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Excessive Rainfall Discussion
(Caution: Version displayed is not the latest version. - Issued 0903Z Jun 15, 2019)
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Abbreviations and acronyms used in this product
Geographic Boundaries -  Map 1: Color  Black/White       Map 2: Color  Black/White

Excessive Rainfall Discussion
NWS Weather Prediction Center College Park MD
503 AM EDT Sat Jun 15 2019

Day 1
Valid 12Z Sat Jun 15 2019 - 12Z Sun Jun 16 2019


...Northern Ohio Valley/South Central Great Lakes Region...
At the start of the forecast period, a strong closed low will be
be pressing a strong cold front and drier air across the northern
and lower Great Lakes, while a southern stream subtle shortwave
and associated mature MCS are progressing across the Central
Plains into the Lower Missouri River Valley.  Northwesterly flow
out of the Pacific stream, is also providing some stream
confluence across the Central MS River Valley into portions of the
eastern Midwest (IL/IND/OH), adding to focus moisture flux
convergence and channeled mean steering flow from WSW to ENE
across these states.  Warm advection early this morning is pumping
deep moisture pocket with total PWats in the vicinity of 1.75". 
The MCS should continue to roll through the northern Ohio River
valley through early afternoon, but with strong warm advection,
post convective environment will be rebuilding instability as
great as 2500-3000 J/kg upstream in MO/IL that will likely
reinvigorate additional round of thunderstorms along the
rear-inflow jet axis/or mid-level confluence axis across IL-IND.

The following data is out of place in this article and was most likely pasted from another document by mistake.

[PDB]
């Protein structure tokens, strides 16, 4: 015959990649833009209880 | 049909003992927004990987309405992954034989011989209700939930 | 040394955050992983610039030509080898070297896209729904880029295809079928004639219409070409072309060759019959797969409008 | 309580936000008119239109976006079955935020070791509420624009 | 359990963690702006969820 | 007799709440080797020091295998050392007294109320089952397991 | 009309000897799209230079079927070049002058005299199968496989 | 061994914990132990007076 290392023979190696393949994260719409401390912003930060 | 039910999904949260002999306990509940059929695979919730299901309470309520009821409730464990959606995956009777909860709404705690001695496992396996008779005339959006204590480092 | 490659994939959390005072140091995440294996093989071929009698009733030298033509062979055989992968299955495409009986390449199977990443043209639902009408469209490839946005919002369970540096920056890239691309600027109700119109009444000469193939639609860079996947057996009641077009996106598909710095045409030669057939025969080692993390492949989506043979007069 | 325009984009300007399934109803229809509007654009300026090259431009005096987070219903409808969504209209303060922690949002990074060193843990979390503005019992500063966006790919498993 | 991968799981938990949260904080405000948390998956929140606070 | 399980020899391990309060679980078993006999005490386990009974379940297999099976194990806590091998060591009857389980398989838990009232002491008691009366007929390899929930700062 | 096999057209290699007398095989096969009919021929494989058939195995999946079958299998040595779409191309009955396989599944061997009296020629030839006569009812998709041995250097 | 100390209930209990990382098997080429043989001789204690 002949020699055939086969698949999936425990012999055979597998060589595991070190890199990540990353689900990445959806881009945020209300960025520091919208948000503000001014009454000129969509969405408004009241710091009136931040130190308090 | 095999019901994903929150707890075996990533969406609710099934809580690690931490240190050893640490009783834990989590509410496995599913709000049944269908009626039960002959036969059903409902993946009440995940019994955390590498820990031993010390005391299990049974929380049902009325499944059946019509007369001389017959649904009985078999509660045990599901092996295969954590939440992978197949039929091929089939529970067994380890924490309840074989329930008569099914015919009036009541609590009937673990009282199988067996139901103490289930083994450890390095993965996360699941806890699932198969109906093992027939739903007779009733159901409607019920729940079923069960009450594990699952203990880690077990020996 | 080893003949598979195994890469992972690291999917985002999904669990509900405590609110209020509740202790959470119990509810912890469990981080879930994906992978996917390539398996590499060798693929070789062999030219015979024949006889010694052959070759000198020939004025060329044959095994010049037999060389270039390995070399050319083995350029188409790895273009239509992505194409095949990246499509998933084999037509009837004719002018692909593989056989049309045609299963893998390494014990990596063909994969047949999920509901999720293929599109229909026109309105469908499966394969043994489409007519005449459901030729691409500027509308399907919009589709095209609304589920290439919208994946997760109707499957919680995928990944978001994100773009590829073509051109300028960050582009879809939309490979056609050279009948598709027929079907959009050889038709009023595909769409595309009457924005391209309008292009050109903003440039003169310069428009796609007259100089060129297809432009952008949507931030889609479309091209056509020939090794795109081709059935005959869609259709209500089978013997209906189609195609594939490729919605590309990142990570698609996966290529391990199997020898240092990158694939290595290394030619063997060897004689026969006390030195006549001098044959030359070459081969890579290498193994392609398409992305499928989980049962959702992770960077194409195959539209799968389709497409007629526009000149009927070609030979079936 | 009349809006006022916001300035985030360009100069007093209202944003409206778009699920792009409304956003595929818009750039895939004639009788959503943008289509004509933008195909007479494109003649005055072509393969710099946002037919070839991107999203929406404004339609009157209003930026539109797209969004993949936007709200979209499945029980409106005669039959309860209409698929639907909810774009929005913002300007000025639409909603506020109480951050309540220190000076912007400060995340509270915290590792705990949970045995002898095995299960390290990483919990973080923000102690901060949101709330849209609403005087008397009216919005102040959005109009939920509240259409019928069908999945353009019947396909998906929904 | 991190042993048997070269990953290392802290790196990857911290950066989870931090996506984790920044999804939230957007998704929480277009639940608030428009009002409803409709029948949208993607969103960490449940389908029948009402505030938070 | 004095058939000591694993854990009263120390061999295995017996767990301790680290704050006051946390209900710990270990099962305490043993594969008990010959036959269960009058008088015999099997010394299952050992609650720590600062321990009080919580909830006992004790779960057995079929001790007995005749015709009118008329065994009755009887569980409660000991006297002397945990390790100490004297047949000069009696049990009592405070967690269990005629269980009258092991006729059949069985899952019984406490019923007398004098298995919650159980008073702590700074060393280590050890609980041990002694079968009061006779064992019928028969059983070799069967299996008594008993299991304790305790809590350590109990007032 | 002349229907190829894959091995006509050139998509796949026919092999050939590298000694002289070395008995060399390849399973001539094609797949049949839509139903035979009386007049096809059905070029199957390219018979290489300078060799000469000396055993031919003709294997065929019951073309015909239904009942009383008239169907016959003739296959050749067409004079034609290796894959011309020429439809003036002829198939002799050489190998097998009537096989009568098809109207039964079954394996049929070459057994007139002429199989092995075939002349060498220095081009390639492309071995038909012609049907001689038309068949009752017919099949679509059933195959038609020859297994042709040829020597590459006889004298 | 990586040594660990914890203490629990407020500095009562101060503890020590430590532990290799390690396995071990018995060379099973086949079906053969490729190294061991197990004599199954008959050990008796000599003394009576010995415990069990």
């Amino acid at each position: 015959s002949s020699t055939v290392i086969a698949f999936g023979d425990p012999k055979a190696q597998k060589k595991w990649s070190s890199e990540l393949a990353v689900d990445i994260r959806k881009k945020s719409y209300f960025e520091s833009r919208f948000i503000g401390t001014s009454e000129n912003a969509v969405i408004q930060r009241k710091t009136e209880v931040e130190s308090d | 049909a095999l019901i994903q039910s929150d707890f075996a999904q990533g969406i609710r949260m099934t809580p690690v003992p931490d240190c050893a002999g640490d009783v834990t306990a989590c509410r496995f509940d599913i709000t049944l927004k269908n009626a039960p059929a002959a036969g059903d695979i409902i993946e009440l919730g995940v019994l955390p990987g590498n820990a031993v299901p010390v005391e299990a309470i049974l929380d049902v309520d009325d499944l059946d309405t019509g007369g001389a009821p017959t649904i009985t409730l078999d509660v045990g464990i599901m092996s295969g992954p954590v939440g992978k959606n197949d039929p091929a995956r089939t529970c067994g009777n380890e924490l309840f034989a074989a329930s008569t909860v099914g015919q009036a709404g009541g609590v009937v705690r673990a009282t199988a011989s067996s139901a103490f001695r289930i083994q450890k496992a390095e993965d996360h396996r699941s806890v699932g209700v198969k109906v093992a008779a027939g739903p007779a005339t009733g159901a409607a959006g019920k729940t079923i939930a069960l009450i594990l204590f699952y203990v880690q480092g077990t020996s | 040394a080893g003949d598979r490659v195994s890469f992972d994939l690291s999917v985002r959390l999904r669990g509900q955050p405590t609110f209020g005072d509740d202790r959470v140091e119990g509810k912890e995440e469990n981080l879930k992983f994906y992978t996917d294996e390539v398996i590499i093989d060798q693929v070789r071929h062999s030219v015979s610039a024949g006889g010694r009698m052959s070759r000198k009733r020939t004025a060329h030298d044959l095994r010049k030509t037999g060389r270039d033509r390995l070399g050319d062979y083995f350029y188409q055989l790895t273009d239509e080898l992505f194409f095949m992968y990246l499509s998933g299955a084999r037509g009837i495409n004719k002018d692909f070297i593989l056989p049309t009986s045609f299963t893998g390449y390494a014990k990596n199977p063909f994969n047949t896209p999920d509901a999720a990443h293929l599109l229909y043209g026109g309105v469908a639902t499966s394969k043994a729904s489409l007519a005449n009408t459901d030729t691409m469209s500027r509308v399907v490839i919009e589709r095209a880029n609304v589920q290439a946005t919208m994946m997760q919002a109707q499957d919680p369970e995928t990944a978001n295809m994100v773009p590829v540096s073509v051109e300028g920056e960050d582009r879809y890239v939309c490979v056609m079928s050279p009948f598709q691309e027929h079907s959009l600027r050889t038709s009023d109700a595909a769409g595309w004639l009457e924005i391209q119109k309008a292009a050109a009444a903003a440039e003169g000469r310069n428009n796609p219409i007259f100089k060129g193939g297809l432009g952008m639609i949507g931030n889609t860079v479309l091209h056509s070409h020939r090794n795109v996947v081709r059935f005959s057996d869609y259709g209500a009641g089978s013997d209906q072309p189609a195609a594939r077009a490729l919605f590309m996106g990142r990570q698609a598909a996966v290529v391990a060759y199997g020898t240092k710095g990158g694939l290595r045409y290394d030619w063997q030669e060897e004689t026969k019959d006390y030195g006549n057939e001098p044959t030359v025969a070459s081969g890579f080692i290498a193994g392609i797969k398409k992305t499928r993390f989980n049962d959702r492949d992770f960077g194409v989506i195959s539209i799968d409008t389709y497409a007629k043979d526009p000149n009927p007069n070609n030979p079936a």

This should support some training environments, supporting 2-4"
rainfall corridor(s).   While there is agreement toward a
southward shift of the instability axis and confluence boundary in
the Hi-Res CAMs, the precise latitude remains contingent on many
factors (IE MCS placement) and proximity to the northern stream
pressing cold front.  As such, there is sufficient uncertainty to
precise corridor of heaviest rainfall training, and so WPC has
broadened a Slight Risk of Excessive Rainfall to cover a large
area of central IL/IND and Ohio with a Marginal Risk extending
into northeast PA, remaining locations in OH/IND/IL.

...Central/Southern Plains into Missouri...

Upstream, a more robust shortwave is tracking across the Four
Corners and is expected to eject into the Southern High Plains
around peak heating.  A surface low will respond with solid
deepening supporting isallobaric response with strong
northeasterly flow across SE CO/SW KS and a dry-line bulge across
the TX panhandle.  This will support a strong/moisture convergence
signal breaking out convection that will be initially severe, but
will not be able to meander much along the convergence axis across
SE CO into NW OK/SW KS.  GOES-WV and global guidance supports a
faster trend with this shortwave and so moisture return will
likely limit convection coverage along the front range of the CO
Rockies, so have pulled the Marginal Risk to focus further

Toward 00z, LLJ will back to more southerly and aiding moisture
convergence at the northeast inflection of the surface wave, where
instability will also build to around 4000+ J/kg and support Total
PWats around 1.5".  Cell motions will be stalled/support
backbuilding with a fairly stationary convective complex to
develop across S central KS/northern OK.  HREF probabilities
suggest 2"/hr rain-totals in this region around 50-60% with